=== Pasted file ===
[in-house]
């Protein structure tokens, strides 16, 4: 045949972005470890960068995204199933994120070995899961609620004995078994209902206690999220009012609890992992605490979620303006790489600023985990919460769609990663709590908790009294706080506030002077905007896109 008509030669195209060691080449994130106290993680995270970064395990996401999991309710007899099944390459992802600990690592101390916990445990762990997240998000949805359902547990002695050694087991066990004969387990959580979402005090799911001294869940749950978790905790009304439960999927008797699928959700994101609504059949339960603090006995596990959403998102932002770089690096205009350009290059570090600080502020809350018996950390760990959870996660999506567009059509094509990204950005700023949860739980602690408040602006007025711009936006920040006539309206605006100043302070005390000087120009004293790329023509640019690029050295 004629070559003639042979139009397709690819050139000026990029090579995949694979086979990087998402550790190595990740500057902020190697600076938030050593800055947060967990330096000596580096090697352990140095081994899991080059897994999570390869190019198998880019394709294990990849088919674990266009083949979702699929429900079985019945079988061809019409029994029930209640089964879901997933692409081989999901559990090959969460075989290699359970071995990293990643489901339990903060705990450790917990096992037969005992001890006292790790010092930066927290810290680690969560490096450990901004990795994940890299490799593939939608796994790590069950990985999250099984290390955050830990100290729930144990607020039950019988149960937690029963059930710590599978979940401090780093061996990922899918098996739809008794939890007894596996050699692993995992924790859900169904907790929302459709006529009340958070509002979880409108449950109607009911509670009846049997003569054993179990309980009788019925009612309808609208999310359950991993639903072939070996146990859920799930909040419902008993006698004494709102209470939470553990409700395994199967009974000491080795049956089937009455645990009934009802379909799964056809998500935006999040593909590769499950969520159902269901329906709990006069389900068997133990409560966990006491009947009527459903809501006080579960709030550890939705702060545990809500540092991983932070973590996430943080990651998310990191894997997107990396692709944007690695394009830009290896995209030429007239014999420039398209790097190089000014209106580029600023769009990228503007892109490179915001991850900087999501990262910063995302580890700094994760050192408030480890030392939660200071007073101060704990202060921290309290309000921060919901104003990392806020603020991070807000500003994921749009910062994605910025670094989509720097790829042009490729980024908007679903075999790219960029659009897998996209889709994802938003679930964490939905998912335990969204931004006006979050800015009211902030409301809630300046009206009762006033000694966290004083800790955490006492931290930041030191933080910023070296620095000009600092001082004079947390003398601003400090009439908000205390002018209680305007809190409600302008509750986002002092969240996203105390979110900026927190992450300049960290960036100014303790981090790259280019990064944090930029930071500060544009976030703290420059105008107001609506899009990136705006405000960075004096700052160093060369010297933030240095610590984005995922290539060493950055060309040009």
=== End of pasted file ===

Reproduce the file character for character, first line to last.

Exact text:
[in-house]
């Protein structure tokens, strides 16, 4: 045949972005470890960068995204199933994120070995899961609620004995078994209902206690999220009012609890992992605490979620303006790489600023985990919460769609990663709590908790009294706080506030002077905007896109 008509030669195209060691080449994130106290993680995270970064395990996401999991309710007899099944390459992802600990690592101390916990445990762990997240998000949805359902547990002695050694087991066990004969387990959580979402005090799911001294869940749950978790905790009304439960999927008797699928959700994101609504059949339960603090006995596990959403998102932002770089690096205009350009290059570090600080502020809350018996950390760990959870996660999506567009059509094509990204950005700023949860739980602690408040602006007025711009936006920040006539309206605006100043302070005390000087120009004293790329023509640019690029050295 004629070559003639042979139009397709690819050139000026990029090579995949694979086979990087998402550790190595990740500057902020190697600076938030050593800055947060967990330096000596580096090697352990140095081994899991080059897994999570390869190019198998880019394709294990990849088919674990266009083949979702699929429900079985019945079988061809019409029994029930209640089964879901997933692409081989999901559990090959969460075989290699359970071995990293990643489901339990903060705990450790917990096992037969005992001890006292790790010092930066927290810290680690969560490096450990901004990795994940890299490799593939939608796994790590069950990985999250099984290390955050830990100290729930144990607020039950019988149960937690029963059930710590599978979940401090780093061996990922899918098996739809008794939890007894596996050699692993995992924790859900169904907790929302459709006529009340958070509002979880409108449950109607009911509670009846049997003569054993179990309980009788019925009612309808609208999310359950991993639903072939070996146990859920799930909040419902008993006698004494709102209470939470553990409700395994199967009974000491080795049956089937009455645990009934009802379909799964056809998500935006999040593909590769499950969520159902269901329906709990006069389900068997133990409560966990006491009947009527459903809501006080579960709030550890939705702060545990809500540092991983932070973590996430943080990651998310990191894997997107990396692709944007690695394009830009290896995209030429007239014999420039398209790097190089000014209106580029600023769009990228503007892109490179915001991850900087999501990262910063995302580890700094994760050192408030480890030392939660200071007073101060704990202060921290309290309000921060919901104003990392806020603020991070807000500003994921749009910062994605910025670094989509720097790829042009490729980024908007679903075999790219960029659009897998996209889709994802938003679930964490939905998912335990969204931004006006979050800015009211902030409301809630300046009206009762006033000694966290004083800790955490006492931290930041030191933080910023070296620095000009600092001082004079947390003398601003400090009439908000205390002018209680305007809190409600302008509750986002002092969240996203105390979110900026927190992450300049960290960036100014303790981090790259280019990064944090930029930071500060544009976030703290420059105008107001609506899009990136705006405000960075004096700052160093060369010297933030240095610590984005995922290539060493950055060309040009």